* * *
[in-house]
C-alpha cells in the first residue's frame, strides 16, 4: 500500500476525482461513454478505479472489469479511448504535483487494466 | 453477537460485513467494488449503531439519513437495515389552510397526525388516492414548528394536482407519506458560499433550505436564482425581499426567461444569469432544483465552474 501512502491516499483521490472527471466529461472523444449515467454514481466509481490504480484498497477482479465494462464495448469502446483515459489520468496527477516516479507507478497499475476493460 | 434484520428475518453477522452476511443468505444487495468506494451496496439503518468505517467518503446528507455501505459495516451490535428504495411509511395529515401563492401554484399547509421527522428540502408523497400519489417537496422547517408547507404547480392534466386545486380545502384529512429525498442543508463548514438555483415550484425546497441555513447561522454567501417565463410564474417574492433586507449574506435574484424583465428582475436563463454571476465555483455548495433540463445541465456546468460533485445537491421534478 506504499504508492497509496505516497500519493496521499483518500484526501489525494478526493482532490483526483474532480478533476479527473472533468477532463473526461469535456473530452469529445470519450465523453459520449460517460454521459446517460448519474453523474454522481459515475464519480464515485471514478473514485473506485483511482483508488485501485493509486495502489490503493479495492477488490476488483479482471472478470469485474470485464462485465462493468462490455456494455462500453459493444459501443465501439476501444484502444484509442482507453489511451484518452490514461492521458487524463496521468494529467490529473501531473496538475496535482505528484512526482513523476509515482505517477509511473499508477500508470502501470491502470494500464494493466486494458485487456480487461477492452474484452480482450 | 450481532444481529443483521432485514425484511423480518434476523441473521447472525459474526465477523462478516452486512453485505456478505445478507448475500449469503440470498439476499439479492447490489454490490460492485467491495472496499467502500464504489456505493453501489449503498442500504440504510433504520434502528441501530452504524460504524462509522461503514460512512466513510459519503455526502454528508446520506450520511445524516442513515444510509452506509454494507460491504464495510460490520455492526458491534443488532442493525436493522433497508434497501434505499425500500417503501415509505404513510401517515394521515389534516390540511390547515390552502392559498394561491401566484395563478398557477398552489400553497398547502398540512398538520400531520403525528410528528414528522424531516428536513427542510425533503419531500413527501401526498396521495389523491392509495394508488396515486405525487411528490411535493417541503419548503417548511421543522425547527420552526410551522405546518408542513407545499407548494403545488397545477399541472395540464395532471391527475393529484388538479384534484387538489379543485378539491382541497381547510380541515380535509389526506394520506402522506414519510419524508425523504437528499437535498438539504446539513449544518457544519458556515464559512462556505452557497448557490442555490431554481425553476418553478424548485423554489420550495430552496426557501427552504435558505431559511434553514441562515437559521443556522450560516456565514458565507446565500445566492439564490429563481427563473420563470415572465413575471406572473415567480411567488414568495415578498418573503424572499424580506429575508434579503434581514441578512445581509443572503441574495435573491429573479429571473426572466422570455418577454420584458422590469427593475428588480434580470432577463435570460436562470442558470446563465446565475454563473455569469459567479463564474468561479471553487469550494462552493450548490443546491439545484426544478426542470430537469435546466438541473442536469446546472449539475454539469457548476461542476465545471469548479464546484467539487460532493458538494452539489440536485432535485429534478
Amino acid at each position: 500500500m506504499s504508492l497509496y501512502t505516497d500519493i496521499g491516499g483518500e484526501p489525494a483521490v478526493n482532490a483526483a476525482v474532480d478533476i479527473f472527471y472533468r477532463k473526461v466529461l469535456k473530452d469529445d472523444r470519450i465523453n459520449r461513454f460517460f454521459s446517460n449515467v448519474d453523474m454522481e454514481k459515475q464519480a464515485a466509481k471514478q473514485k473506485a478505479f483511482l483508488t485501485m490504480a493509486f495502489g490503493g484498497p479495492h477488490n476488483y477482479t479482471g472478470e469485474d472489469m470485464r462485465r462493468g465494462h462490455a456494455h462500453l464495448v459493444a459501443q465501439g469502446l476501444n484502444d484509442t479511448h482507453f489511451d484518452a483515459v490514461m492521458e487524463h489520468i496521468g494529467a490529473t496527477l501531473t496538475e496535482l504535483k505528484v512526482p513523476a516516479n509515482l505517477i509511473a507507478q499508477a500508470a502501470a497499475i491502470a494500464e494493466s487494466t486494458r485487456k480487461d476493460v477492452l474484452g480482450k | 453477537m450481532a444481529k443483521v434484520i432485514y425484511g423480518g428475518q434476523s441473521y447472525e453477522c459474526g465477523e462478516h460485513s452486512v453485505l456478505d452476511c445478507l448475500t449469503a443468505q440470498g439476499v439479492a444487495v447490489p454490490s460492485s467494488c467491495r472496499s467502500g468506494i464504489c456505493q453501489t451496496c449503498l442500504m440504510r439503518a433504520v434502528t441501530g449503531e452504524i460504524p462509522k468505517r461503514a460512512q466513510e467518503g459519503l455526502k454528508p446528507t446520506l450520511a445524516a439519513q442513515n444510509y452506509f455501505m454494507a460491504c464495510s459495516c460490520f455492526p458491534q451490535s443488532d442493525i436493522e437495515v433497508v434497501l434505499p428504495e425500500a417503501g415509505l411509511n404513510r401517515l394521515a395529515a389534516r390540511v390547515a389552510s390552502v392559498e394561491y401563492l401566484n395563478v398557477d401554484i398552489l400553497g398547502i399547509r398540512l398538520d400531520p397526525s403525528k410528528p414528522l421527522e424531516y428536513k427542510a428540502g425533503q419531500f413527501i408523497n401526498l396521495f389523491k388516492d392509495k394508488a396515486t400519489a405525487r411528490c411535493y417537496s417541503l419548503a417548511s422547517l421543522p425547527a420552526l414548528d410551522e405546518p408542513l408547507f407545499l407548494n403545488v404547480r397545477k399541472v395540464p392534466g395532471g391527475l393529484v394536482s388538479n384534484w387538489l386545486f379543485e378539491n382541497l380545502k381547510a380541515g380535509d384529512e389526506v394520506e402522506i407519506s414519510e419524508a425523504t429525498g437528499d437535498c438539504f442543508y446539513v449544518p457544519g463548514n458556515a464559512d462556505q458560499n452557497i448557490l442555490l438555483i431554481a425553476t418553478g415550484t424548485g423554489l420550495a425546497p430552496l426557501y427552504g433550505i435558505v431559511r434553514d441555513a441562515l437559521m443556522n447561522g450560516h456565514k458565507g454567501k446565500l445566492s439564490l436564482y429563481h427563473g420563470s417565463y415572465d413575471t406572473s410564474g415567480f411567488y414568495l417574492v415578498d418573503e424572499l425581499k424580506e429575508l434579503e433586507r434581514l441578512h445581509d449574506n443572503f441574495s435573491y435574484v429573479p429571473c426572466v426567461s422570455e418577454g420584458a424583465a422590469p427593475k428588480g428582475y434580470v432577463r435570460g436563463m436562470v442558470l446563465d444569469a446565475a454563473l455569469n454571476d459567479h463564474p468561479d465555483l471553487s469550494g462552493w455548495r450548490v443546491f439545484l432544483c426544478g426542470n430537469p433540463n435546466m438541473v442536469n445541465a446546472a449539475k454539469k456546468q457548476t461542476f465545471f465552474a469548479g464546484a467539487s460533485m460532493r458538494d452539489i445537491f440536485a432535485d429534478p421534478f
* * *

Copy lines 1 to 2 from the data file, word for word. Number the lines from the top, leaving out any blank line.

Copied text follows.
[in-house]
C-alpha cells in the first residue's frame, strides 16, 4: 500500500476525482461513454478505479472489469479511448504535483487494466 | 453477537460485513467494488449503531439519513437495515389552510397526525388516492414548528394536482407519506458560499433550505436564482425581499426567461444569469432544483465552474 501512502491516499483521490472527471466529461472523444449515467454514481466509481490504480484498497477482479465494462464495448469502446483515459489520468496527477516516479507507478497499475476493460 | 434484520428475518453477522452476511443468505444487495468506494451496496439503518468505517467518503446528507455501505459495516451490535428504495411509511395529515401563492401554484399547509421527522428540502408523497400519489417537496422547517408547507404547480392534466386545486380545502384529512429525498442543508463548514438555483415550484425546497441555513447561522454567501417565463410564474417574492433586507449574506435574484424583465428582475436563463454571476465555483455548495433540463445541465456546468460533485445537491421534478 506504499504508492497509496505516497500519493496521499483518500484526501489525494478526493482532490483526483474532480478533476479527473472533468477532463473526461469535456473530452469529445470519450465523453459520449460517460454521459446517460448519474453523474454522481459515475464519480464515485471514478473514485473506485483511482483508488485501485493509486495502489490503493479495492477488490476488483479482471472478470469485474470485464462485465462493468462490455456494455462500453459493444459501443465501439476501444484502444484509442482507453489511451484518452490514461492521458487524463496521468494529467490529473501531473496538475496535482505528484512526482513523476509515482505517477509511473499508477500508470502501470491502470494500464494493466486494458485487456480487461477492452474484452480482450 | 450481532444481529443483521432485514425484511423480518434476523441473521447472525459474526465477523462478516452486512453485505456478505445478507448475500449469503440470498439476499439479492447490489454490490460492485467491495472496499467502500464504489456505493453501489449503498442500504440504510433504520434502528441501530452504524460504524462509522461503514460512512466513510459519503455526502454528508446520506450520511445524516442513515444510509452506509454494507460491504464495510460490520455492526458491534443488532442493525436493522433497508434497501434505499425500500417503501415509505404513510401517515394521515389534516390540511390547515390552502392559498394561491401566484395563478398557477398552489400553497398547502398540512398538520400531520403525528410528528414528522424531516428536513427542510425533503419531500413527501401526498396521495389523491392509495394508488396515486405525487411528490411535493417541503419548503417548511421543522425547527420552526410551522405546518408542513407545499407548494403545488397545477399541472395540464395532471391527475393529484388538479384534484387538489379543485378539491382541497381547510380541515380535509389526506394520506402522506414519510419524508425523504437528499437535498438539504446539513449544518457544519458556515464559512462556505452557497448557490442555490431554481425553476418553478424548485423554489420550495430552496426557501427552504435558505431559511434553514441562515437559521443556522450560516456565514458565507446565500445566492439564490429563481427563473420563470415572465413575471406572473415567480411567488414568495415578498418573503424572499424580506429575508434579503434581514441578512445581509443572503441574495435573491429573479429571473426572466422570455418577454420584458422590469427593475428588480434580470432577463435570460436562470442558470446563465446565475454563473455569469459567479463564474468561479471553487469550494462552493450548490443546491439545484426544478426542470430537469435546466438541473442536469446546472449539475454539469457548476461542476465545471469548479464546484467539487460532493458538494452539489440536485432535485429534478